Abstract Title:

Phytalgic, a food supplement, vs placebo in patients with osteoarthritis of the knee or hip: a randomised double-blind placebo-controlled clinical trial.

Abstract Source:

Arthritis Res Ther. 2009 Dec 16;11(6):R192. PMID: 20015358

Abstract Author(s):

Alain Jacquet, Pierre-Olivier Girodet, Antoine Pariente, Karelle Forest, Laurent Mallet, Nicholas Moore

Abstract:

ABSTRACT: INTRODUCTION: The medicinal treatment of osteoarthritis (OA) is mostly symptomatic to relieve pain and incapacity with analgesics and non-steroidal anti-inflammatory drugs (NSAIDs), drugs with well-known risks. Complementary medicines might reduce the symptoms of OA and decrease the need for NSAIDs. This study tested the effects of a food supplement, Phytalgic(R), on pain and function in patients with osteoarthritis and their use of analgesic and NSAIDs. METHODS: Randomized double-blind parallel-groups clinical trial comparing Phytalgic(R) (fish-oil, vitamin E, urtica dioica) to placebo for 3 months, in 81 patients with OA of the knee or hip using NSAIDs and/or analgesics regularly. Main outcome measures were use of NSAIDs (in Defined Daily Doses per day - DDD/day) or analgesics (in 500 mg paracetamol-equivalent tablets per week (PET/week) measured each month, and Western Ontario-McMaster University Osteo-Arthritis Index (WOMAC) function scales RESULTS: After 3 months of treatment, the mean use of analgesics in the active arm (6.5 PET/week) vs. the placebo arm (16.5) was significantly different (P<0.001) with a group mean difference of -10.0 (95% CI : -4.9 to -15.1). That of NSAIDs in the active arm (0.4 DDD/day) vs the placebo arm (1.0 DDD/day) was significantly different (P=0.02) with a group mean difference of - 0.7 DDD/day (95% CI: -0.2 to -1.2). Mean WOMAC scores for pain, stiffness and function in the active arm (resp. 86.5, 41.4 and 301.6) vs the placebo arm (resp. 235.3, 96.3 and 746.5) were significantly different (P<0.001) with group mean differences respectively of -148.8 (95% CI: -97.7 to -199.9), -54.9 (95% CI: -27.9 to -81.9) and -444.8 (95% CI: -269.1 to -620.4). CONCLUSIONS: The food supplement tested appeared to decrease the need for analgesics and NSAIDs and improve the symptoms of osteoarthritis. Trial registration: Clinicaltrials.gov NCT00666523.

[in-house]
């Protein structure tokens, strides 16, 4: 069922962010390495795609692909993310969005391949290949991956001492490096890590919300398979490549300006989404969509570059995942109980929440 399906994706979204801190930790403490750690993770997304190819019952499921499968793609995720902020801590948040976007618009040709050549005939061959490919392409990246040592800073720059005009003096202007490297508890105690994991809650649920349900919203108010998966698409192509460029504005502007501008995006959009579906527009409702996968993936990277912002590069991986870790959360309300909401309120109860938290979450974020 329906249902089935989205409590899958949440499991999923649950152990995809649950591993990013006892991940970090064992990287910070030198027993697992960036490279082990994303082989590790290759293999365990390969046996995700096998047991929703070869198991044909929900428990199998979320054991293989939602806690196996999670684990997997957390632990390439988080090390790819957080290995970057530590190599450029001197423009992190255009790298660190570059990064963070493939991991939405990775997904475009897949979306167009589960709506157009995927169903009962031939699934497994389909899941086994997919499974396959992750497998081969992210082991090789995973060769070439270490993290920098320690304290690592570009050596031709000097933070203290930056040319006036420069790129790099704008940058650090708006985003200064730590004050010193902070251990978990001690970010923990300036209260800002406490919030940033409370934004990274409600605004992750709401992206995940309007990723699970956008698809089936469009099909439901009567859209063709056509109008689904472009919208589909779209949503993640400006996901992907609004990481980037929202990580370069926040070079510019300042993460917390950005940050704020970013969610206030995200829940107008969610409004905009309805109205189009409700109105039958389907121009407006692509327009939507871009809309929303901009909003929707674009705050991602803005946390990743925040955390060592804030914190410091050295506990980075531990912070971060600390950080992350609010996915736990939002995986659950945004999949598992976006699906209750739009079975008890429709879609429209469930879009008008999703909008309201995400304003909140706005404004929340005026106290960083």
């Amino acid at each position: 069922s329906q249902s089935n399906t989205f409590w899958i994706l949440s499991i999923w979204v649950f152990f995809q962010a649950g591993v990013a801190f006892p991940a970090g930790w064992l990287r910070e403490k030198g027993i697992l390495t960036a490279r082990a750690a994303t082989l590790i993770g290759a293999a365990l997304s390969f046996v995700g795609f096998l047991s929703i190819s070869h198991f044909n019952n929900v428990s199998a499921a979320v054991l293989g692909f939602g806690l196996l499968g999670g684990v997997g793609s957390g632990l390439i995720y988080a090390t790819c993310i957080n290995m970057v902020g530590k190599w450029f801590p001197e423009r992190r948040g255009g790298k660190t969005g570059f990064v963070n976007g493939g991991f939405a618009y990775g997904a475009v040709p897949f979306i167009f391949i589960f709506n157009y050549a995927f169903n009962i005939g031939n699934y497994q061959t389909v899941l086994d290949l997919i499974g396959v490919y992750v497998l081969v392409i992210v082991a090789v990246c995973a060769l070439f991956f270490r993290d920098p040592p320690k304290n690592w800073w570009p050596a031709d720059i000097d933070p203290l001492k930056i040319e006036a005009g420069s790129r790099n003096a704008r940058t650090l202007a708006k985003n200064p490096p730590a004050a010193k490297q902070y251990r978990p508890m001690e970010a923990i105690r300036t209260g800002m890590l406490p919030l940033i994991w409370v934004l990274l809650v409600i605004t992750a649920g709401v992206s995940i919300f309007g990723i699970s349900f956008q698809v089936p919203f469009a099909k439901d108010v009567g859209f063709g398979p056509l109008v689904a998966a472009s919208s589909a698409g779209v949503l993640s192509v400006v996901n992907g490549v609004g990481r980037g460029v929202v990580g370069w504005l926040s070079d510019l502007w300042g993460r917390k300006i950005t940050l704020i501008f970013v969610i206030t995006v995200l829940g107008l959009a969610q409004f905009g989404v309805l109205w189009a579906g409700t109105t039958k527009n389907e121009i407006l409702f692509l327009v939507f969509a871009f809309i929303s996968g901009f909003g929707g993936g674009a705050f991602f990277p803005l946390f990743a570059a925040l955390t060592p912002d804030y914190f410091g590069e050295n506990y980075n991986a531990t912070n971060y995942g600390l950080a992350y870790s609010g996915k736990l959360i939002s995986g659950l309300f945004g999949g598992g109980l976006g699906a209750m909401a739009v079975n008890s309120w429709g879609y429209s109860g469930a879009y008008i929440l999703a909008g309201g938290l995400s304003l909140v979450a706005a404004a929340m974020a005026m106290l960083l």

Study Type : Human Study

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